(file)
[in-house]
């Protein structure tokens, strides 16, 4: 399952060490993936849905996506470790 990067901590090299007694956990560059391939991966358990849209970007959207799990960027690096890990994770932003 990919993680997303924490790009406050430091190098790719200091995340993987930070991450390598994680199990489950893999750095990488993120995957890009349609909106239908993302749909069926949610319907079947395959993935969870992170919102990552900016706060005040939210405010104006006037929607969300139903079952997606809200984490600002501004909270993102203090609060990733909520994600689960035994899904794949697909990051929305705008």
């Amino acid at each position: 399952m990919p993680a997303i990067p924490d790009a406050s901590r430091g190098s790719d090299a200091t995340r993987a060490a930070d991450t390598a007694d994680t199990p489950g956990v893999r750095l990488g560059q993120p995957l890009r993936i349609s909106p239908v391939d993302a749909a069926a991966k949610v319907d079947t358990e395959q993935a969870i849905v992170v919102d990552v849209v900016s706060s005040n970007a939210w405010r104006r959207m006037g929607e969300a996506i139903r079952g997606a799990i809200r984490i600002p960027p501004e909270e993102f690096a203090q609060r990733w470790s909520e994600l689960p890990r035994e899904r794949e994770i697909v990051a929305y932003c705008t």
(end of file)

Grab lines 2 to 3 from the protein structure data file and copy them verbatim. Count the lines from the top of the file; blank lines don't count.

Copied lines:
């Protein structure tokens, strides 16, 4: 399952060490993936849905996506470790 990067901590090299007694956990560059391939991966358990849209970007959207799990960027690096890990994770932003 990919993680997303924490790009406050430091190098790719200091995340993987930070991450390598994680199990489950893999750095990488993120995957890009349609909106239908993302749909069926949610319907079947395959993935969870992170919102990552900016706060005040939210405010104006006037929607969300139903079952997606809200984490600002501004909270993102203090609060990733909520994600689960035994899904794949697909990051929305705008």
């Amino acid at each position: 399952m990919p993680a997303i990067p924490d790009a406050s901590r430091g190098s790719d090299a200091t995340r993987a060490a930070d991450t390598a007694d994680t199990p489950g956990v893999r750095l990488g560059q993120p995957l890009r993936i349609s909106p239908v391939d993302a749909a069926a991966k949610v319907d079947t358990e395959q993935a969870i849905v992170v919102d990552v849209v900016s706060s005040n970007a939210w405010r104006r959207m006037g929607e969300a996506i139903r079952g997606a799990i809200r984490i600002p960027p501004e909270e993102f690096a203090q609060r990733w470790s909520e994600l689960p890990r035994e899904r794949e994770i697909v990051a929305y932003c705008t």